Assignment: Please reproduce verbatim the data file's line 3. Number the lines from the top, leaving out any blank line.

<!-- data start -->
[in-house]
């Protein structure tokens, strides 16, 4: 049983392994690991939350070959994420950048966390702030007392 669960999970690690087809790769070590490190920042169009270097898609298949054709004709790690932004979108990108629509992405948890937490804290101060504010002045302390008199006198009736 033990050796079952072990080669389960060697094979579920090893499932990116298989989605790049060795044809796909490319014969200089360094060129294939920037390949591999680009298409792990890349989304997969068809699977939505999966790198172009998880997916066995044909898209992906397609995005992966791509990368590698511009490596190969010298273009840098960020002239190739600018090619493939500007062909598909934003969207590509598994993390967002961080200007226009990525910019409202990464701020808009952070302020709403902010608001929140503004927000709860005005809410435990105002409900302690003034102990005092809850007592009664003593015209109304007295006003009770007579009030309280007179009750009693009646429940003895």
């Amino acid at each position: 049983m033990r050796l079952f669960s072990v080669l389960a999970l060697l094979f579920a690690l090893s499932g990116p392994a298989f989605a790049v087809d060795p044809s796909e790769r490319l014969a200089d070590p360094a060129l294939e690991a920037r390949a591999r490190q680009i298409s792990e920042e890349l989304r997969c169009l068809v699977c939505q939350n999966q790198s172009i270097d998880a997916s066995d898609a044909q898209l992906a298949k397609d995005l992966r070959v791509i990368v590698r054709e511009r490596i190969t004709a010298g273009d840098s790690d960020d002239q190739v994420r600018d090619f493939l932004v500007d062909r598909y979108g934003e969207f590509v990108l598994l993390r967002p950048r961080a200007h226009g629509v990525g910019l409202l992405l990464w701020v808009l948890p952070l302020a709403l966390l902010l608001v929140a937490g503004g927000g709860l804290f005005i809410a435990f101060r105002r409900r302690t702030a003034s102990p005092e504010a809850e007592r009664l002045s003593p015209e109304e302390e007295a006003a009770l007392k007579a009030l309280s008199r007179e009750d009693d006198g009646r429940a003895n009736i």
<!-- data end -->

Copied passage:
């Amino acid at each position: 049983m033990r050796l079952f669960s072990v080669l389960a999970l060697l094979f579920a690690l090893s499932g990116p392994a298989f989605a790049v087809d060795p044809s796909e790769r490319l014969a200089d070590p360094a060129l294939e690991a920037r390949a591999r490190q680009i298409s792990e920042e890349l989304r997969c169009l068809v699977c939505q939350n999966q790198s172009i270097d998880a997916s066995d898609a044909q898209l992906a298949k397609d995005l992966r070959v791509i990368v590698r054709e511009r490596i190969t004709a010298g273009d840098s790690d960020d002239q190739v994420r600018d090619f493939l932004v500007d062909r598909y979108g934003e969207f590509v990108l598994l993390r967002p950048r961080a200007h226009g629509v990525g910019l409202l992405l990464w701020v808009l948890p952070l302020a709403l966390l902010l608001v929140a937490g503004g927000g709860l804290f005005i809410a435990f101060r105002r409900r302690t702030a003034s102990p005092e504010a809850e007592r009664l002045s003593p015209e109304e302390e007295a006003a009770l007392k007579a009030l309280s008199r007179e009750d009693d006198g009646r429940a003895n009736i």